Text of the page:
Dr. Scherer: It often happens really slowly. People don't realize what is happening. They don't notice the hearing loss. They just notice some signs. People will say, "You know, I can hear my wife talking, but she sounds like she is mumbling." Or, "I can hear, but not understand." Or, "I can hear this, I can hear fine here, but not here." People will blame it on someone else or the situation, but they don't realize that they are developing a hearing loss. A lot of times I have people coming to see me not because they wanted to come see me, but because their spouse wanted me to see them.
Maury Eskenazi: Right. That’s kind of how it works.
Shannon O'Kelley: But, the neat thing is, in today's world the technology and sophistication, I mean, a lot of people are very sensitive to wearing hearing aids...
Shannon O'Kelley: Back in the day, they were the big boxes attached on your glasses, I mean, they were huge. Now, you have these very subtle, almost implants you can put in your ear, and they are very sophisticated.
Shannon O'Kelley: Tell us about what is going on technology wise.
Dr. Scherer: It's changing fast. In the last 10 years it's just completely changed what they look like, what they do, what the capabilities are. It's fun to see. Nowadays, they are really discreet, for the most part. A lot of times, you won’t even notice if someone is wearing them. The technology has changed so much that there are other things in addition to hearing aids that can be used as well. You can have Blue Tooth capabilities with hearing aids…you can hear in both ears on your cell phone calls. They have little remote microphones. If you having a hard time hearing in a restaurant, your wife can have a little clip-on microphone that she wears that picks up her voice more directly.
Dr. Scherer: Hearing aids now have, a lot of them have different tinnitus programs, so although people say, "I have ringing or buzzing sounds in my ears and it's really bothersome," there is likely not a cure for that particular issue, but hearing aids can have programs so they can mask the sound a little an ocean noise or tones or melodies they hear, just softly, so it masks that noise so they do not perceive their tinnitus as much, they are just hearing kind of a low-level sound that makes it more pleasant.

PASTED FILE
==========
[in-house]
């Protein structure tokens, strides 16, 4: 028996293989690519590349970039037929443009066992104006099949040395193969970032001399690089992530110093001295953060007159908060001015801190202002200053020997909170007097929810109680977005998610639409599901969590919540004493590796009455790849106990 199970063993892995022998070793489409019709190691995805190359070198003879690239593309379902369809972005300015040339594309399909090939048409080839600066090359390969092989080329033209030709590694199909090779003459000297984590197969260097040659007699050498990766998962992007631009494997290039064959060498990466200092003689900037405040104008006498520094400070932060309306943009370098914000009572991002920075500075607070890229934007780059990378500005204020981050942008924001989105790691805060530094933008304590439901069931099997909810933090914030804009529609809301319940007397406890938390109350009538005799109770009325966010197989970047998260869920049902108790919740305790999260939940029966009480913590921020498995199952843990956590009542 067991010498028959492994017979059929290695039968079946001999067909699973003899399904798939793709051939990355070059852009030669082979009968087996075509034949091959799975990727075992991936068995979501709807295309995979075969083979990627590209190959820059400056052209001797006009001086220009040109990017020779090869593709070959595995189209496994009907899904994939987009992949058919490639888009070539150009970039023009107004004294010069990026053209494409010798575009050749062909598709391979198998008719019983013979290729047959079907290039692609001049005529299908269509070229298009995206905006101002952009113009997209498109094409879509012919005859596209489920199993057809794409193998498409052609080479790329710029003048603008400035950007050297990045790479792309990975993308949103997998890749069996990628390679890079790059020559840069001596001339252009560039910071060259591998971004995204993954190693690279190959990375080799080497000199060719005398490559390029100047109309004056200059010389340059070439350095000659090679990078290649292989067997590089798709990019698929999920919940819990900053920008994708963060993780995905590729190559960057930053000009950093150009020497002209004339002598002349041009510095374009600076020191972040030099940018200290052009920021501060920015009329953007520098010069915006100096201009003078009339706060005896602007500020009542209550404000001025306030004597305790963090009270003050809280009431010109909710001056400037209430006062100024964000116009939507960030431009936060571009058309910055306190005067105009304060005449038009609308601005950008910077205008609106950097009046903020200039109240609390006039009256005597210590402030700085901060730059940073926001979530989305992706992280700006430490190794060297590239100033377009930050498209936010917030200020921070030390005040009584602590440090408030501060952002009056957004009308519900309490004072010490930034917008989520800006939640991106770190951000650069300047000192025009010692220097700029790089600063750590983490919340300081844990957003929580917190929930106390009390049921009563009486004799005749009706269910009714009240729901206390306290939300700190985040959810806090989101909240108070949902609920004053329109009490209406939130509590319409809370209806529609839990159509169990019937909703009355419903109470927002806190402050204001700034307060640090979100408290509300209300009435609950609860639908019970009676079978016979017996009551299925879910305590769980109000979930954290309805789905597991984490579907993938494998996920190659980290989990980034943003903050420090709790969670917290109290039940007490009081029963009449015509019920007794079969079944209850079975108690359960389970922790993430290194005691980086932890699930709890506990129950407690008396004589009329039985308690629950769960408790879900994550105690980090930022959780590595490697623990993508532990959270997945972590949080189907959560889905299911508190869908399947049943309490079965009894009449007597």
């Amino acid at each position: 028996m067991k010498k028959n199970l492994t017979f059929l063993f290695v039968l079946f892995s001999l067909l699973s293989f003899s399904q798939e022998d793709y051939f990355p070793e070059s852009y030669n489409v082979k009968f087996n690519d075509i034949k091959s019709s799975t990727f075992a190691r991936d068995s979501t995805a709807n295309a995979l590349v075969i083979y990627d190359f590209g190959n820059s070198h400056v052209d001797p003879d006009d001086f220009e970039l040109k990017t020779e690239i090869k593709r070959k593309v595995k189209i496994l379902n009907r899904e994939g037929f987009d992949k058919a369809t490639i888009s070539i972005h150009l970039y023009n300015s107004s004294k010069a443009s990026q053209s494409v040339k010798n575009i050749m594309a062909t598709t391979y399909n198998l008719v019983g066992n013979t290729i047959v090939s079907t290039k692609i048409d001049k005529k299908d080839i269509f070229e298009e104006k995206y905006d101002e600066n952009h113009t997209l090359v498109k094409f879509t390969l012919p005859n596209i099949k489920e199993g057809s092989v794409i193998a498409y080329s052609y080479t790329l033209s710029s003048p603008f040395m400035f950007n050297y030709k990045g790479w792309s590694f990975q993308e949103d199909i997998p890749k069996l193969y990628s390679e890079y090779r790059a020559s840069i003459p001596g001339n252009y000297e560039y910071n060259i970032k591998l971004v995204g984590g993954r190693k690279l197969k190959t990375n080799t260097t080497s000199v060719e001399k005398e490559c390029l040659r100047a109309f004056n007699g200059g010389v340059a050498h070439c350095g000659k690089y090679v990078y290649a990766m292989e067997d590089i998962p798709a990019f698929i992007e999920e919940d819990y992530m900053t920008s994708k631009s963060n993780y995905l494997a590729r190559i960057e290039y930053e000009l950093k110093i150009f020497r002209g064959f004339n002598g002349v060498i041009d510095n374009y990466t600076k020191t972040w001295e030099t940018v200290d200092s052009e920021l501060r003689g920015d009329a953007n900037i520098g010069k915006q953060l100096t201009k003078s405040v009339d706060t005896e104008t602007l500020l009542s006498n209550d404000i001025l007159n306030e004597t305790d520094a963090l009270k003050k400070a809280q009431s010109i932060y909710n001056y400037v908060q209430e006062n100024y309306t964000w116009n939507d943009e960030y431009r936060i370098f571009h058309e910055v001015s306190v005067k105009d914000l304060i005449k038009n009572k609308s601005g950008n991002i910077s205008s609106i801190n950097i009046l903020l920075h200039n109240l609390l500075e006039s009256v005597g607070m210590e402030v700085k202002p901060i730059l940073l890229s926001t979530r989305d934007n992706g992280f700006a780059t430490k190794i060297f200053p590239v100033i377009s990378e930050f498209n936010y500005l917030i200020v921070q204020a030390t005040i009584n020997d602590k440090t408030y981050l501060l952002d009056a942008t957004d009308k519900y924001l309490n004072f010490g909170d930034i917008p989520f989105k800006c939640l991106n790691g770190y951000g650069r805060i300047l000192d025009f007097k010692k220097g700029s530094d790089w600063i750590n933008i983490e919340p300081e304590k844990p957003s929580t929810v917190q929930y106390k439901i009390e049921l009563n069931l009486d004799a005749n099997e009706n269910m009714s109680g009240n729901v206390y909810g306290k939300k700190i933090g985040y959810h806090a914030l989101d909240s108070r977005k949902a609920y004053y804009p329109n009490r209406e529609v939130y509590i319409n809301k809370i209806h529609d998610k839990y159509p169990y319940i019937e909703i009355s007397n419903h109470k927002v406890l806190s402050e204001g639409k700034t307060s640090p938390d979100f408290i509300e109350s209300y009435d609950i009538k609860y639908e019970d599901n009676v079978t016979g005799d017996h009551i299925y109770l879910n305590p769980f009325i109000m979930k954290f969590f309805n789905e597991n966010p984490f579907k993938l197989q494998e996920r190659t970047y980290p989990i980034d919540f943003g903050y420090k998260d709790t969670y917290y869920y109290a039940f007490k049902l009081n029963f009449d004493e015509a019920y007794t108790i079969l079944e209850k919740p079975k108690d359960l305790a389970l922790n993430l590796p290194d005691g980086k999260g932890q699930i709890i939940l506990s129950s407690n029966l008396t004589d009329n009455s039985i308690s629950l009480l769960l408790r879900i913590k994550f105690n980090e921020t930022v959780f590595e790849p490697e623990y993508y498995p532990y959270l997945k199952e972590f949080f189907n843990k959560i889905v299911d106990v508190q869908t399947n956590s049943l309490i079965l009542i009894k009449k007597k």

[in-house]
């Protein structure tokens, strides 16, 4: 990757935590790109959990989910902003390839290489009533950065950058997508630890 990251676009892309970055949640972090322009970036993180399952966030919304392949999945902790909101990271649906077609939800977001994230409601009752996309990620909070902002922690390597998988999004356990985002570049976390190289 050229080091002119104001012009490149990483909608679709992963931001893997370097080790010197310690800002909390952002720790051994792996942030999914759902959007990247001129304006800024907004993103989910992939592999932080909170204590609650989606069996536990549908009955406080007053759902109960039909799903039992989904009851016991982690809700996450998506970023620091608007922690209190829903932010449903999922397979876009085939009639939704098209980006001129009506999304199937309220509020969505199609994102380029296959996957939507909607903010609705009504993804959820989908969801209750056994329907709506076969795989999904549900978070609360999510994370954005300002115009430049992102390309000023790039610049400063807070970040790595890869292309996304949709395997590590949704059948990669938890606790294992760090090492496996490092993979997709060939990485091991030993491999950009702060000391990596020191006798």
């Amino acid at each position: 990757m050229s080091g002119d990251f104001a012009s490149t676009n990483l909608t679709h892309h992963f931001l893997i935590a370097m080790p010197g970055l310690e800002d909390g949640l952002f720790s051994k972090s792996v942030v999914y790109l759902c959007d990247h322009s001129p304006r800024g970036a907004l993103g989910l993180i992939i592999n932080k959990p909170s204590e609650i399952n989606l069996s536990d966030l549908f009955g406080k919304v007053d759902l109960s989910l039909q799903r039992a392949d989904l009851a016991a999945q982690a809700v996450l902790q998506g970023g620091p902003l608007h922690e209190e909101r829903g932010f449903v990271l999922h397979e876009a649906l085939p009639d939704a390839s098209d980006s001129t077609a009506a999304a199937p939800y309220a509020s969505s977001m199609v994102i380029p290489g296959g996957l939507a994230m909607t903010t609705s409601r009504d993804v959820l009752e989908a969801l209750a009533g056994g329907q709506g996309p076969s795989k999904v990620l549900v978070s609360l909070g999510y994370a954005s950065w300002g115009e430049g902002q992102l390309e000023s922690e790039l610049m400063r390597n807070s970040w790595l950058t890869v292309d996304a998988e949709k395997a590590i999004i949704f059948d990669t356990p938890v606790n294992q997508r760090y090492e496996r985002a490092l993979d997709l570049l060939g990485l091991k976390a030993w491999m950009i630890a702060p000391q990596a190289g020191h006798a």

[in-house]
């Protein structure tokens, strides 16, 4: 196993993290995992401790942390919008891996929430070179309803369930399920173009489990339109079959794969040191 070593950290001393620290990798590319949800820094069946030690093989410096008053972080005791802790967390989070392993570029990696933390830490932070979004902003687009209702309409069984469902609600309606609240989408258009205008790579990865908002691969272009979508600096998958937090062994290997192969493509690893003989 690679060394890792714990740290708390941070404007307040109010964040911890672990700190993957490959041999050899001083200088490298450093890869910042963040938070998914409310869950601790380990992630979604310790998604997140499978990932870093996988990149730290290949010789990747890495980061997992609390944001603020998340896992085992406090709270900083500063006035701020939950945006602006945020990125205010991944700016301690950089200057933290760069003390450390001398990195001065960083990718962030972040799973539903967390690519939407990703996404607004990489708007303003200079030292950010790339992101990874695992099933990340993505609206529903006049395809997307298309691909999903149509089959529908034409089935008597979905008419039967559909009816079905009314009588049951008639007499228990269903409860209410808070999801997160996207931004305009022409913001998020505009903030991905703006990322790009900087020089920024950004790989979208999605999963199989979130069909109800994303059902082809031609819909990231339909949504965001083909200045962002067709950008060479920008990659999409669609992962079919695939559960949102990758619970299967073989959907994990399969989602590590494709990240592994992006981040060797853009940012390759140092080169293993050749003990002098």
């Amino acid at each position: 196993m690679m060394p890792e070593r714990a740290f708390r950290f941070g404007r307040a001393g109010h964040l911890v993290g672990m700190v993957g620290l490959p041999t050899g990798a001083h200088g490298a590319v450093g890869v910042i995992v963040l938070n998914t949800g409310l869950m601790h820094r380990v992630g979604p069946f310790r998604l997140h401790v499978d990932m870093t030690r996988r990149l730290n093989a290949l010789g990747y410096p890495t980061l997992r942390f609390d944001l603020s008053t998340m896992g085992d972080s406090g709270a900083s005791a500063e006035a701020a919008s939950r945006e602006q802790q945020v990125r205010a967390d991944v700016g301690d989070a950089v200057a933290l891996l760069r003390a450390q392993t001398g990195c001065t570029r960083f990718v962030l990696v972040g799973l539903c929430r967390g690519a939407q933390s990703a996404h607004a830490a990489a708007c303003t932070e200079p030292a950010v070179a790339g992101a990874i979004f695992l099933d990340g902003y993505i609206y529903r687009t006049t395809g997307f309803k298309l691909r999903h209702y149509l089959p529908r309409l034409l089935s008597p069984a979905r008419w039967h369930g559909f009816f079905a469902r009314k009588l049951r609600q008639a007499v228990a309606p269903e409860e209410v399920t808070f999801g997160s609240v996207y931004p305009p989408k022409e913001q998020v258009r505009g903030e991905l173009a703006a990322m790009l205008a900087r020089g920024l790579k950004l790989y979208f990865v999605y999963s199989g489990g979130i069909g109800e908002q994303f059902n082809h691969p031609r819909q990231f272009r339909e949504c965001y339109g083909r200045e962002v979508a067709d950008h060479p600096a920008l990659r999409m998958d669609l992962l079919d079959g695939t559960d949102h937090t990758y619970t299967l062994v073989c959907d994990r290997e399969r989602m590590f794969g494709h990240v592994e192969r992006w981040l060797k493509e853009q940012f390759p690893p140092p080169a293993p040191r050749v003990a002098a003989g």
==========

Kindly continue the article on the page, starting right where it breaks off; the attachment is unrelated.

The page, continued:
Shannon O'Kelley: Speaking to someone who had a dad who had a hard time with hearing aids, because they would, "I could hear everybody in the far side of the room but I couldn't hear mom across the table." Have they improved that pretty much?
Dr. Scherer: They have. It's certainly not perfect and it's not going to replace normal hearing, but they have come a long way. They have what's called directional microphones so with the hearing aid, you can kind of press a button so they go into a, what we call a noise program, and the microphones will try and focus in on what you're looking at, so wherever your nose is pointed to the microphones are trying to pick up that sound more than the surrounding sounds, so that can be really helpful. Part of it depends on the person's hearing loss: how well they are going to hear with them, how much distortion and how much damage is in their inner ear will affect how well they are going to do with any hearing aid, regardless of how sophisticated it is.
Maury Eskenazi: How about hearing implants? There's big strides in that type of thing, right?
Dr. Scherer: There are different kinds of implants. One that is more impressive, I think, are cochlear implants.
Dr. Scherer: Before it was only designed for people who are severely profoundly deaf. Nowadays, the candidacy has changed where if you have hearing that’s pretty good hearing for the low frequency sounds, but not the high frequency sounds, if you meet the criteria, they can implant.
Shannon O'Kelley: As a parent, how do you pick up in your child that maybe there is a hearing problem?
Dr. Scherer: Well, hopefully they have their newborn hearing screening, which all babies do nowadays, but there still can be issues later on. Look for language and speech development. If they seem delayed, if a child doesn’t seem to be answering questions or learning properly, let your pediatrician know and they can refer to me and I can check them out and see what is going on.
Shannon O'Kelley: Alright. And, how do they get a hold of you?
Dr. Scherer: To schedule with me to call 360-454-1941 at The Everett Clinic.
Maury Eskenazi: Or, just go to EverettClinic.com.
Dr. Scherer: Absolutely.
Maury Eskenazi: Dr. Kimberly Scherer. Thanks so much for coming on with us.